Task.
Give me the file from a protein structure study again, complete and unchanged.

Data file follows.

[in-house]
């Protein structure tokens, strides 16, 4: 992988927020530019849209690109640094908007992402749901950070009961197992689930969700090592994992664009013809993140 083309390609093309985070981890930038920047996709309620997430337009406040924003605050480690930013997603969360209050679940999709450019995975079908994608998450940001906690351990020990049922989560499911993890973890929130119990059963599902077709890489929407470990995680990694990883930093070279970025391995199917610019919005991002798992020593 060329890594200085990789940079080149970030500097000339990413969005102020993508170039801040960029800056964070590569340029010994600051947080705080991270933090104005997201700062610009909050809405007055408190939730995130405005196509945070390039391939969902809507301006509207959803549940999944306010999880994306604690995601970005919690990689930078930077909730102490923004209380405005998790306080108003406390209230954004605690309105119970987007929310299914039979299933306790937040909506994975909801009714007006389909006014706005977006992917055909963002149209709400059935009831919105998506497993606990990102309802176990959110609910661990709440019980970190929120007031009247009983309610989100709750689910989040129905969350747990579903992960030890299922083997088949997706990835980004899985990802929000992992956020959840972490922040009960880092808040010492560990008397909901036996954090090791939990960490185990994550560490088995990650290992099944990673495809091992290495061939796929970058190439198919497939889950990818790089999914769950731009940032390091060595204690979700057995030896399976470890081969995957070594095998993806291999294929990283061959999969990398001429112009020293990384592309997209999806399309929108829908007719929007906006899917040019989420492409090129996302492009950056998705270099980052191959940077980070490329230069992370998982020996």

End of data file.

[in-house]
């Protein structure tokens, strides 16, 4: 992988927020530019849209690109640094908007992402749901950070009961197992689930969700090592994992664009013809993140 083309390609093309985070981890930038920047996709309620997430337009406040924003605050480690930013997603969360209050679940999709450019995975079908994608998450940001906690351990020990049922989560499911993890973890929130119990059963599902077709890489929407470990995680990694990883930093070279970025391995199917610019919005991002798992020593 060329890594200085990789940079080149970030500097000339990413969005102020993508170039801040960029800056964070590569340029010994600051947080705080991270933090104005997201700062610009909050809405007055408190939730995130405005196509945070390039391939969902809507301006509207959803549940999944306010999880994306604690995601970005919690990689930078930077909730102490923004209380405005998790306080108003406390209230954004605690309105119970987007929310299914039979299933306790937040909506994975909801009714007006389909006014706005977006992917055909963002149209709400059935009831919105998506497993606990990102309802176990959110609910661990709440019980970190929120007031009247009983309610989100709750689910989040129905969350747990579903992960030890299922083997088949997706990835980004899985990802929000992992956020959840972490922040009960880092808040010492560990008397909901036996954090090791939990960490185990994550560490088995990650290992099944990673495809091992290495061939796929970058190439198919497939889950990818790089999914769950731009940032390091060595204690979700057995030896399976470890081969995957070594095998993806291999294929990283061959999969990398001429112009020293990384592309997209999806399309929108829908007719929007906006899917040019989420492409090129996302492009950056998705270099980052191959940077980070490329230069992370998982020996």